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Drill helps responders prepare for disaster

September 23, 2007|By DON AINES

WILLIAMSPORT - Steve Shadrach's face was pale and his left arm ached as he sat coughing on the grass berm near the entrance of the R.C. Willson Water Production Plant.

"I think he's having a heart attack," said Beth Carr, herself showing evidence of injuries she sustained from a leak of 317 pounds of chlorine in the plant. Soon, Shadrach was supine and motionless on the grass.

"I've got a palmar laceration. It's bleeding rather badly," Carr remarked of the gaping wound on her left hand and wrist.

Carr, a pharmacy student, and Shadrach, a water plant operator, both felt better than they looked. By the end of Saturday's multi-agency drill at the plant, Shadrach was unsure whether he was priority one - critically ill - or dead.

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They and other "victim participants" helped police, fire, ambulance and hazardous materials personnel test their planning and training for a mass casualty incident. The annual drill was conducted by the Washington County Local Emergency Planning Committee.

"We're certainly crossing all the jurisdictional lines to bring everyone together and assess our readiness for a real emergency," said John Latimer, the director of the Washington County Division of Fire and Emergency Services. The exercise involved units from the Williamsport, Halfway and Clear Spring fire departments, Maryland State Police, Hagerstown City Police, the Washington County Sheriff's Department, the National Park Service, Maryland Natural Resources Police, personnel from Latimer's division and other agencies.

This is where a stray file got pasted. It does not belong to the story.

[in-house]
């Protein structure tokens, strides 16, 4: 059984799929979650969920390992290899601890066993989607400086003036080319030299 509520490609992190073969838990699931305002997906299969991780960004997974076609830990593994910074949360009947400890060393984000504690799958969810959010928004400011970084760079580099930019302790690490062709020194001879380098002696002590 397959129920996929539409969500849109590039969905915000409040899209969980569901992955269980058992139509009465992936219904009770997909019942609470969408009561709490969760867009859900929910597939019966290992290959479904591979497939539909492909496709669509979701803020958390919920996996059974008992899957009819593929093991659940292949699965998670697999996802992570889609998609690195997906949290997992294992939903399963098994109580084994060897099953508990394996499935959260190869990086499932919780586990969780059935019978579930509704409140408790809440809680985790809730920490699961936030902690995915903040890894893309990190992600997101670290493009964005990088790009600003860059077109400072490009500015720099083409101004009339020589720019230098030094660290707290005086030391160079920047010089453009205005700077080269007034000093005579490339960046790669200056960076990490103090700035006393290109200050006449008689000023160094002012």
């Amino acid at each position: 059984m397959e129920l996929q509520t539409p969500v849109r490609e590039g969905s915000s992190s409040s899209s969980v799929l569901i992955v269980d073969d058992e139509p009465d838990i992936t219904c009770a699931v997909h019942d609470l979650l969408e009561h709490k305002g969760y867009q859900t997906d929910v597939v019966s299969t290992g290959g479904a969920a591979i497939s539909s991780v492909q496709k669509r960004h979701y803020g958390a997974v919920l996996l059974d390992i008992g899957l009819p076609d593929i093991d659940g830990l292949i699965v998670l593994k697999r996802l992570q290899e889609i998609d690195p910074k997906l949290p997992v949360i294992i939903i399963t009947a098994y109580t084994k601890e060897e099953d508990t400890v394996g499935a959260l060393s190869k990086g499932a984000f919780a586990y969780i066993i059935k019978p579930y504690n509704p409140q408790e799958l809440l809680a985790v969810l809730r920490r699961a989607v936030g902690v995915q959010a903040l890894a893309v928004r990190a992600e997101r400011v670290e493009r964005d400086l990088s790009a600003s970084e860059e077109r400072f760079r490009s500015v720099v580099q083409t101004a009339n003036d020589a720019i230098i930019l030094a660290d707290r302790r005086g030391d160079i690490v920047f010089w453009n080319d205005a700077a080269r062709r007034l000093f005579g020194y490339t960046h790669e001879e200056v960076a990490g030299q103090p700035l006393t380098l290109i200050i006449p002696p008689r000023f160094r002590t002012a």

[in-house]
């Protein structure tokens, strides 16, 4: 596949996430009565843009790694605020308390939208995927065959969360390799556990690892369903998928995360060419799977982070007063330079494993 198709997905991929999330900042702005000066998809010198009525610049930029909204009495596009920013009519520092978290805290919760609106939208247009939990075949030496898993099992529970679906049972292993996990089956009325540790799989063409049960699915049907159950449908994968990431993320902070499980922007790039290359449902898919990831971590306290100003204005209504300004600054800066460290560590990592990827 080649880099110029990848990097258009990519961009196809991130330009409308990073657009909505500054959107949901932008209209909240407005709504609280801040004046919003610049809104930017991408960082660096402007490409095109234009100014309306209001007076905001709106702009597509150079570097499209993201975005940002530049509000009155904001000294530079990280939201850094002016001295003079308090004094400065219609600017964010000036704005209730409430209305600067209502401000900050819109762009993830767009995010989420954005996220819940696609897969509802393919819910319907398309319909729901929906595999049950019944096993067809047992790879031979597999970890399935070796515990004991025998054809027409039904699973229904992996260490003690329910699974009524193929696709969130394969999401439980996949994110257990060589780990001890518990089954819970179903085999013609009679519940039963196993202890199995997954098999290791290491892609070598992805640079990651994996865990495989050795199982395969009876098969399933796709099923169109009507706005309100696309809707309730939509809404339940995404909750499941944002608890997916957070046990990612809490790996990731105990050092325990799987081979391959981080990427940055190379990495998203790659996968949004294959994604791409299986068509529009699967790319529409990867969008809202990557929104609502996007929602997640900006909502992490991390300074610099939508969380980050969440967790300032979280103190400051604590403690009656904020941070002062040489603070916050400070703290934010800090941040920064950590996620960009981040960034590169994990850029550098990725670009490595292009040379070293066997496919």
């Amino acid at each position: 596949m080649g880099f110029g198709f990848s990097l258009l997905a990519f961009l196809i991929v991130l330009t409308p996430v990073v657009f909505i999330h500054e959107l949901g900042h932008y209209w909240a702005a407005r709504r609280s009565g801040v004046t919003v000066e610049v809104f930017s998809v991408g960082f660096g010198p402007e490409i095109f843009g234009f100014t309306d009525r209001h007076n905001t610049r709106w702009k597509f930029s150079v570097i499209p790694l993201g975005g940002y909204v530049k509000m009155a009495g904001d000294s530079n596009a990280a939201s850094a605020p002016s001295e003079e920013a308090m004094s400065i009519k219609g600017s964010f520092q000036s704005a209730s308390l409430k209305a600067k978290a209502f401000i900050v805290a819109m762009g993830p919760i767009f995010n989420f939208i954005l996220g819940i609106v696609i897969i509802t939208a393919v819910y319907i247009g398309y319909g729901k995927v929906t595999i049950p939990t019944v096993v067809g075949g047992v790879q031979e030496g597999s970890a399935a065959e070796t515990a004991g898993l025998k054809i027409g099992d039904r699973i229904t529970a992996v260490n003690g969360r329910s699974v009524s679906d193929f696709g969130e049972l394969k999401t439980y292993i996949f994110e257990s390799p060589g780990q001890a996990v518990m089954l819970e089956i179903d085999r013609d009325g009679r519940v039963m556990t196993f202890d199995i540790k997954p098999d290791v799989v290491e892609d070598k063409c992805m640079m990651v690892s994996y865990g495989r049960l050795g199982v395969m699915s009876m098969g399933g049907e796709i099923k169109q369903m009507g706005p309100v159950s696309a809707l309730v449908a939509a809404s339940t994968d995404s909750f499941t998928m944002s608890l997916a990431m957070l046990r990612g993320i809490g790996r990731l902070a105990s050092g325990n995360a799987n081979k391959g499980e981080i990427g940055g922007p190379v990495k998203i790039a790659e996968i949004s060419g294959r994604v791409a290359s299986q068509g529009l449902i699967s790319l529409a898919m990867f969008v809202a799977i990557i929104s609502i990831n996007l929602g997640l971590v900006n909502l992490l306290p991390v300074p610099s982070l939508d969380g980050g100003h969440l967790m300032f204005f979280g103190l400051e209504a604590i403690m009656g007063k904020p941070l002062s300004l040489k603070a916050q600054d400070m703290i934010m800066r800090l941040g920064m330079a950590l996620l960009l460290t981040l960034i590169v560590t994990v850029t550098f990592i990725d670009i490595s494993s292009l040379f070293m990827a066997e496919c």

"Chlorine is the only chemical we have on the site that's subject to EPA risk management regulations," Water Operations Manager Nancy Hausrath said of the plant, which serves 88,000 customers with about 11 million gallons of water a day.

The faux injuries were not limited to plant personnel, as other "victims" hiking and biking along the C&O Canal were brought to a triage area for treatment. First responders also had to deal with the unexpected, Latimer said.

An incident commander was taken out of the drill for a time after it was ruled he had been contaminated by touching one of the victims, Latimer said. That meant another firefighter had to step up to fill the void in the command structure.

"Nobody that is here has any prior knowledge of what's going to happen," other than it is a hazardous materials drill at the plant, Latimer said.

With clipboards and green vests, evaluators watched the performance.

"If this was real we wouldn't be standing here," said county Emergency Management Coordinator Verna Brown, who wore a controller's vest. "Anyone wearing a vest is kind of like a ghost."

"A lot of mistakes were made. It's a learning experience," said Daniel Pauley, a paramedic. However, this kind of training, he said, "is the practice scenario of a real-life situation."

At the end of the drill, the participants were to go to the Williamsport fire station for a review and critique of the exercise, said Norman Bassett, public information officer for the Washington County Board of Commissioners.

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